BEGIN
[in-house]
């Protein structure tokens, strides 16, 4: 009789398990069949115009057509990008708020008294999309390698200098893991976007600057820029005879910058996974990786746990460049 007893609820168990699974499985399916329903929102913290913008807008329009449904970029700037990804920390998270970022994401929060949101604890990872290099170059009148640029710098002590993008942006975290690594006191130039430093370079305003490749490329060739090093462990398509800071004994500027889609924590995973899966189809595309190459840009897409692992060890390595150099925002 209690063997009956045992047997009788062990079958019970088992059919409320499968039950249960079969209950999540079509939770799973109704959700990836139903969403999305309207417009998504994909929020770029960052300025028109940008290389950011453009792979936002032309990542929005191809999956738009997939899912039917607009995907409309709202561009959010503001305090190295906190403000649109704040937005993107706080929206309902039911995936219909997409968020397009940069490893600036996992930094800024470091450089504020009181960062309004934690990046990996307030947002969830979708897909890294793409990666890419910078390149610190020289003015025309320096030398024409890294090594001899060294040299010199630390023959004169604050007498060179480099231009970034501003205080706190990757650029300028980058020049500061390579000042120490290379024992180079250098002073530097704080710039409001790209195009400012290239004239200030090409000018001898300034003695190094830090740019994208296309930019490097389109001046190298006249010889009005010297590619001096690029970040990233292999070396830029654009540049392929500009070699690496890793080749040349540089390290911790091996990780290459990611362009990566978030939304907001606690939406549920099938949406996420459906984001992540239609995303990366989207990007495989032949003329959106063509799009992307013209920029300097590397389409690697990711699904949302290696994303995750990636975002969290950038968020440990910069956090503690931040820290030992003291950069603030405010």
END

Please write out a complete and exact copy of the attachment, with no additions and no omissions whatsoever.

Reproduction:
[in-house]
């Protein structure tokens, strides 16, 4: 009789398990069949115009057509990008708020008294999309390698200098893991976007600057820029005879910058996974990786746990460049 007893609820168990699974499985399916329903929102913290913008807008329009449904970029700037990804920390998270970022994401929060949101604890990872290099170059009148640029710098002590993008942006975290690594006191130039430093370079305003490749490329060739090093462990398509800071004994500027889609924590995973899966189809595309190459840009897409692992060890390595150099925002 209690063997009956045992047997009788062990079958019970088992059919409320499968039950249960079969209950999540079509939770799973109704959700990836139903969403999305309207417009998504994909929020770029960052300025028109940008290389950011453009792979936002032309990542929005191809999956738009997939899912039917607009995907409309709202561009959010503001305090190295906190403000649109704040937005993107706080929206309902039911995936219909997409968020397009940069490893600036996992930094800024470091450089504020009181960062309004934690990046990996307030947002969830979708897909890294793409990666890419910078390149610190020289003015025309320096030398024409890294090594001899060294040299010199630390023959004169604050007498060179480099231009970034501003205080706190990757650029300028980058020049500061390579000042120490290379024992180079250098002073530097704080710039409001790209195009400012290239004239200030090409000018001898300034003695190094830090740019994208296309930019490097389109001046190298006249010889009005010297590619001096690029970040990233292999070396830029654009540049392929500009070699690496890793080749040349540089390290911790091996990780290459990611362009990566978030939304907001606690939406549920099938949406996420459906984001992540239609995303990366989207990007495989032949003329959106063509799009992307013209920029300097590397389409690697990711699904949302290696994303995750990636975002969290950038968020440990910069956090503690931040820290030992003291950069603030405010």